Better Than Before
What I Learned About Making and Breaking Habits—to Sleep More, Quit Sugar, Procrastinate Less, and Generally Build a Happier Life
New York Times Bestseller
Habits are the invisible architecture of daily life. We repeat about 40% of our behavior almost daily, so if we change our habits, we change our lives.
But that observation just raises the question: “Okay, how do I change my habits?” Alas, no magic, one-size-fits-all solution exists—you must know yourself, and choose the strategies that work for you. It turns out that it’s not hard to change your habits, if you know what to do.
With her signature mix of rigorous research, easy humor, and personal experimentation, New York Times bestselling author Gretchen Rubin identifies the 21 habit-change strategies that will help every reader to create the habits that will transform their lives. In a book that’s bursting with big, provocative ideas, Rubin shows readers how to find what works for them, even if they’ve failed before.
Along the way, Rubin uses herself as guinea pig, tests her theories on family and friends, and answers readers’ most pressing questions—oddly, questions that other writers and researchers tend to ignore:
- Why do I find it tough to create a habit for something I love to do?
- Sometimes I can change a habit overnight, and sometimes I can’t change a habit, no matter how hard I try. Why?
- I want to help someone else make a change. But how?
- Why do practically all dieters gain the weight back—plus more?
- How quickly can I change a habit?
- How can I get myself to stick to a new habit?
- Do the same strategies work for shaping simple habits (like wearing a seat belt) work for complex habits (like drinking less)?
- Why can I make time for everyone else, but can’t make time for myself?
Whether readers want to get more sleep, eat more healthfully, stop checking their phone, or finish a project, habits make change possible. It takes work to make a habit, but once that habit is set, we can harness the energy of habits to build happier, stronger, more productive lives.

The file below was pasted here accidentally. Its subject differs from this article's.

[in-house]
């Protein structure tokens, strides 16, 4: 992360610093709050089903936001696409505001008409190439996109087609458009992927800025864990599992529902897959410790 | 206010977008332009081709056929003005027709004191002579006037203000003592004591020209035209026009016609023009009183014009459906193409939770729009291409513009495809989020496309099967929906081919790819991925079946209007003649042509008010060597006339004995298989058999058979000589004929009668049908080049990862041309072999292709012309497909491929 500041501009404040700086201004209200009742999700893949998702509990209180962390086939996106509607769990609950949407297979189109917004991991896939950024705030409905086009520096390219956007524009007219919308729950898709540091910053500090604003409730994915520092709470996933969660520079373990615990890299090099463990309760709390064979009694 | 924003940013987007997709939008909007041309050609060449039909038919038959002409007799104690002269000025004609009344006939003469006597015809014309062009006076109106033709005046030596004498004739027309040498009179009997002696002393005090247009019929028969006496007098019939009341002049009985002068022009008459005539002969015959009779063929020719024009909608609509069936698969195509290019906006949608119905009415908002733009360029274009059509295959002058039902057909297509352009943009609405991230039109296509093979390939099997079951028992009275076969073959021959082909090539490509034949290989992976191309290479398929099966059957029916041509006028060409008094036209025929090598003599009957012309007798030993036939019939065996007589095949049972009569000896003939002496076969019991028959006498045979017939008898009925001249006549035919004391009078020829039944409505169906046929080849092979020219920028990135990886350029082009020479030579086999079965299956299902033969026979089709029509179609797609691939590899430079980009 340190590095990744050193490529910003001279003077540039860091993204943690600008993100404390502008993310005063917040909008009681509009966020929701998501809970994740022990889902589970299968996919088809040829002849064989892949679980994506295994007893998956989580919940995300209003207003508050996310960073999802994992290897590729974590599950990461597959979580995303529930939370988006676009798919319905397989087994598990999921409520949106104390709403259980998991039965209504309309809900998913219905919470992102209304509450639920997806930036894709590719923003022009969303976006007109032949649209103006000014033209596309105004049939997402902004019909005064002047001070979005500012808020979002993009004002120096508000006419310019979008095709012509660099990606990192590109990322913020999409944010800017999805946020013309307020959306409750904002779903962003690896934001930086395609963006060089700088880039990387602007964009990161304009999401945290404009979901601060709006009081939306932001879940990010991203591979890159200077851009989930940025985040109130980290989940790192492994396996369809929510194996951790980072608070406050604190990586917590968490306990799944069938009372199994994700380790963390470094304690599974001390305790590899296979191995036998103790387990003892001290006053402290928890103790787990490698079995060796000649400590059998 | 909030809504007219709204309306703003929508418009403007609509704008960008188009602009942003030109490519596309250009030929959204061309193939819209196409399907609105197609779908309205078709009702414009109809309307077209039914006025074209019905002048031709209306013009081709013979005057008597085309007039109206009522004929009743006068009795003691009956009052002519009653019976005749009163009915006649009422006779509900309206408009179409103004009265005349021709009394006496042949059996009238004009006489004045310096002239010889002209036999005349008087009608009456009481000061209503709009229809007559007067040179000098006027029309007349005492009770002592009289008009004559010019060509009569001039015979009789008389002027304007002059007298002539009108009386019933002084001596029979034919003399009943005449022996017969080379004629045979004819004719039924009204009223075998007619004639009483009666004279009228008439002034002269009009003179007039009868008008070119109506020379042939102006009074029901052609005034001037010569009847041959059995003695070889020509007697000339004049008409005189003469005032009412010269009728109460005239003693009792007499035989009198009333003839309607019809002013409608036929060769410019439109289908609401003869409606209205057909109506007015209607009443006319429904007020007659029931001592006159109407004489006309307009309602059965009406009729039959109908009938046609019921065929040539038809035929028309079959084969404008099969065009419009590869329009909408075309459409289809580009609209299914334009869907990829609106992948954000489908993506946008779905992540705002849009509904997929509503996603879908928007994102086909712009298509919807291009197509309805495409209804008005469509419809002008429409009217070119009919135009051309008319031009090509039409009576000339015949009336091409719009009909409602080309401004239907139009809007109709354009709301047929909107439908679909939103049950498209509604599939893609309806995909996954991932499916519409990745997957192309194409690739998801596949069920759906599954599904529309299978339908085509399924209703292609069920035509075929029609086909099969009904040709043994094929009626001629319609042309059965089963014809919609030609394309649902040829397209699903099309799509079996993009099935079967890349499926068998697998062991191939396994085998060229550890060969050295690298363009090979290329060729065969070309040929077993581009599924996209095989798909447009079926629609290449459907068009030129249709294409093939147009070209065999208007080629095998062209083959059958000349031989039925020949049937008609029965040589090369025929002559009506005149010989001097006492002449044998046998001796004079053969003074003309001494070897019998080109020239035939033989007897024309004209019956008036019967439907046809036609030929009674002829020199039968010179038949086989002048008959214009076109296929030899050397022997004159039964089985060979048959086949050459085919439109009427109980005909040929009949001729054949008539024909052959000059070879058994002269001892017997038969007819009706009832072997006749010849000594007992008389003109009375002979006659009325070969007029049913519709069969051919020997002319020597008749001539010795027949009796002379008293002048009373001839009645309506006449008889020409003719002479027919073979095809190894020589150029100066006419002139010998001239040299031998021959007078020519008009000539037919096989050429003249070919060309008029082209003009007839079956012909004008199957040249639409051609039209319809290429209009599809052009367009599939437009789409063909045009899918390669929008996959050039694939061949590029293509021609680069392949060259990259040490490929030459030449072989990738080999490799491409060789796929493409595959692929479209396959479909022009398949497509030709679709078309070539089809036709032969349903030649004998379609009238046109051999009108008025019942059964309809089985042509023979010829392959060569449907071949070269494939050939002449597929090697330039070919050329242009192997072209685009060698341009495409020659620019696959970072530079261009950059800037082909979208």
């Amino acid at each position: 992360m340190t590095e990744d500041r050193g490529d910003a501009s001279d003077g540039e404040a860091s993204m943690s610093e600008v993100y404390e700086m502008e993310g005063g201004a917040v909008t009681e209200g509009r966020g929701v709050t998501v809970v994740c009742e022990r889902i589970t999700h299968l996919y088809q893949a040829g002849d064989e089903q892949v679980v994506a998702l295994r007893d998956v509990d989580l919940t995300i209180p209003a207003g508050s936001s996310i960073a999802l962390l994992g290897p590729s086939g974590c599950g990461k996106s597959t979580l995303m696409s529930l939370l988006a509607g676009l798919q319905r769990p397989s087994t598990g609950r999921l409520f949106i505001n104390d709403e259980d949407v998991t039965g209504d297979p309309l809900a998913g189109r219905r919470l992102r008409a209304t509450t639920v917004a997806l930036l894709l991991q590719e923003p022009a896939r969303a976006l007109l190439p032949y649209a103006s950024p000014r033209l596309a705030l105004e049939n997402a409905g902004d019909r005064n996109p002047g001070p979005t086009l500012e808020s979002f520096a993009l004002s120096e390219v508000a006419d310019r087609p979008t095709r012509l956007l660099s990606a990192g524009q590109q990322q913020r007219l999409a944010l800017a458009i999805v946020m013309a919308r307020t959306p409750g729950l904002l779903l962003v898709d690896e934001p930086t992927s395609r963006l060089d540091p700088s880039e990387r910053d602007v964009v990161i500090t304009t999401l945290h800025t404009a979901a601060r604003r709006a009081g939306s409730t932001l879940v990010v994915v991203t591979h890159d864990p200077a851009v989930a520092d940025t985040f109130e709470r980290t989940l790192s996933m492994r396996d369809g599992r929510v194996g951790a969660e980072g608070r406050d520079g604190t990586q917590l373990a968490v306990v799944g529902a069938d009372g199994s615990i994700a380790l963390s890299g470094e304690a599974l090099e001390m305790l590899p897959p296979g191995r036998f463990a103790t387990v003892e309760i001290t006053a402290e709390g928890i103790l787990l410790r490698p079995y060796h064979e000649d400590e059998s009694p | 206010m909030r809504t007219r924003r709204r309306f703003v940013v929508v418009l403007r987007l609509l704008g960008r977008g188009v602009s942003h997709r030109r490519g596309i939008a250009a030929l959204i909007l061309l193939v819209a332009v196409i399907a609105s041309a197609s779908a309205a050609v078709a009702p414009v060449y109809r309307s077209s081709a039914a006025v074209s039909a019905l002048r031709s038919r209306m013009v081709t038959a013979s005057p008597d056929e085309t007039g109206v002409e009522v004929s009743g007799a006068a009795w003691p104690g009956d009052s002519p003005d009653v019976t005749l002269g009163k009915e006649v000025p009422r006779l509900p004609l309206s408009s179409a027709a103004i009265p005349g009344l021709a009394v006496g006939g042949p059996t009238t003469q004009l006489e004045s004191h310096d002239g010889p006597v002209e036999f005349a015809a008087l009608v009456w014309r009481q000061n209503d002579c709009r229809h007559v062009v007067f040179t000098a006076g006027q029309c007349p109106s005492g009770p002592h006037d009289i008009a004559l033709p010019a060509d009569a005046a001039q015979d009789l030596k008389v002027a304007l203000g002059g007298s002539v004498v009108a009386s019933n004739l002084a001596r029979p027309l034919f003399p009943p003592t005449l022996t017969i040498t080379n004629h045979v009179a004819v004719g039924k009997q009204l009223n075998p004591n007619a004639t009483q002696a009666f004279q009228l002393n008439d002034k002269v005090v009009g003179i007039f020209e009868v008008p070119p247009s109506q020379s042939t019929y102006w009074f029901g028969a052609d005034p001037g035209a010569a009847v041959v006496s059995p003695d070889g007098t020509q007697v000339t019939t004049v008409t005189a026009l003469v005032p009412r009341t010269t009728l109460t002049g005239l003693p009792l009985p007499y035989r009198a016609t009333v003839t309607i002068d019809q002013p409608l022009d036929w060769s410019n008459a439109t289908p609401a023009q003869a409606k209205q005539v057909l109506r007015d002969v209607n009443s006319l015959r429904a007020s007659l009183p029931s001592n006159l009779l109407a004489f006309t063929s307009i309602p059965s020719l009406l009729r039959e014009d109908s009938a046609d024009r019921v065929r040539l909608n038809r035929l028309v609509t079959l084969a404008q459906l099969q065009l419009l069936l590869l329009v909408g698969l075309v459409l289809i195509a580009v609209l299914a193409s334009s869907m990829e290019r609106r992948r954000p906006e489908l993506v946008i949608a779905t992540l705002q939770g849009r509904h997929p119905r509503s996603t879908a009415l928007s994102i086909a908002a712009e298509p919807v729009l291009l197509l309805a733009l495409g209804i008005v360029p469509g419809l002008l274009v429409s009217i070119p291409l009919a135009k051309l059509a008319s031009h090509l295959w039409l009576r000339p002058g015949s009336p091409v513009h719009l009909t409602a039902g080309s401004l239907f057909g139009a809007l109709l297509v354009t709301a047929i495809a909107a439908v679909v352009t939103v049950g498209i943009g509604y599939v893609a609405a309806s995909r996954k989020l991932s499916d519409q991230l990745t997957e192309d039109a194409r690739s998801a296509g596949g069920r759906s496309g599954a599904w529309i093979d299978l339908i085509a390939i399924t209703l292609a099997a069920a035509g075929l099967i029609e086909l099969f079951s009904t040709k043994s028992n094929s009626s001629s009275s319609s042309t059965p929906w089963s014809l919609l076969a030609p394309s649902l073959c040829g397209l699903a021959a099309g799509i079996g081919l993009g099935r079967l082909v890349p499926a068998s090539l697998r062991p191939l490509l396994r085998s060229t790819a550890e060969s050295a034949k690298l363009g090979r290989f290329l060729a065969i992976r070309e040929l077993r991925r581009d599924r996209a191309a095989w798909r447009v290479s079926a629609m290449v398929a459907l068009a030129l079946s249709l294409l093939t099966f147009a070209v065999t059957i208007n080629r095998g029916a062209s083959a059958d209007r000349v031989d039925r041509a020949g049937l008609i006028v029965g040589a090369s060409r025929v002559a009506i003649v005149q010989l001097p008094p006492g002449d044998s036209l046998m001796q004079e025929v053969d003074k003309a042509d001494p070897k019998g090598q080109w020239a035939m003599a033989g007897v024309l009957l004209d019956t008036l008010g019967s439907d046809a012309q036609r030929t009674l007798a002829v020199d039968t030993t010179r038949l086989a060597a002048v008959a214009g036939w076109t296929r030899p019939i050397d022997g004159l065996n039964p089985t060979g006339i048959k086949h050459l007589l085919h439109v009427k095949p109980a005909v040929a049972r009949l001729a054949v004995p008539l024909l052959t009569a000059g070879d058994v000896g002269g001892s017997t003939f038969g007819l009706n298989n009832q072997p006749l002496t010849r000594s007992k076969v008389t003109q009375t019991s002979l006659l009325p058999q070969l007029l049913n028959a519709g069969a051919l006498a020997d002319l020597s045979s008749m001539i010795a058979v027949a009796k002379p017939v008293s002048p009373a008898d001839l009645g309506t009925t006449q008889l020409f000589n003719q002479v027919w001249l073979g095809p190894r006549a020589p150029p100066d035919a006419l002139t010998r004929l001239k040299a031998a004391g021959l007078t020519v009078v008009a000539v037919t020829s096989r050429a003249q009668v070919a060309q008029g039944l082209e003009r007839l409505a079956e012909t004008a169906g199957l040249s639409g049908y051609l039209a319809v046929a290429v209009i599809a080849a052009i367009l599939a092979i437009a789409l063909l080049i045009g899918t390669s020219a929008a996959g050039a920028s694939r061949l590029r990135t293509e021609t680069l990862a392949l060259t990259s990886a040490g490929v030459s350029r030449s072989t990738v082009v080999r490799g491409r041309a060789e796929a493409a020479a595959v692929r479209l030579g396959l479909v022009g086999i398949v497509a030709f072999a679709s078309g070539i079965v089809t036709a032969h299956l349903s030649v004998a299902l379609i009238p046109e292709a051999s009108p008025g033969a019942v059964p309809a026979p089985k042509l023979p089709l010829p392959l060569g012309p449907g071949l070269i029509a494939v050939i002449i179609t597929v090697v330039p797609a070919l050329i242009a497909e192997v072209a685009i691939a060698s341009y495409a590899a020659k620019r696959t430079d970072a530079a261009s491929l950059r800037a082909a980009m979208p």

REVIEWS & BUZZ
Habits:The Strategy of Scheduling
The Strategy of Scheduling, of setting a specific, regular time for an activity to recur, is one of the most familiar and powerful strategies of habit-formation.
The Strategy of First Steps
The Strategy of First Steps is one of the three strategies that relate to “the Best Time to Begin.” I mention “tomorrow logic,” which is related to the ever-popular Tomorrow Loophole. The fact is, once we’re ready to begin, the best time to start is now.
The Strategy of the Lightning Bolt
Discussions of habit-change often emphasize the importance of repeating an action, over and over, until it becomes automatic, and such repetition does indeed help to form habits. However, it’s also true that sometimes we’re hit by a lightning bolt that transforms our habits.
The Strategy of Monitoring
The Strategy of Monitoring is an an observational strategy. It doesn’t require that I change what I’m doing, only that I know what I’m doing. This is crucial to habit formation, because once I recognize what I’m doing, I may choose to behave differently.
The One Coin Loophole
There are ten categories of loopholes, or for justifications that will excuse us from keeping this particular habit in this particular situation. This one is the most dangerous, it always applied and is always true! Beware!
Resources and Downloads
Find more helpful resources, checklists, and free PDF downloads related to habit-formation.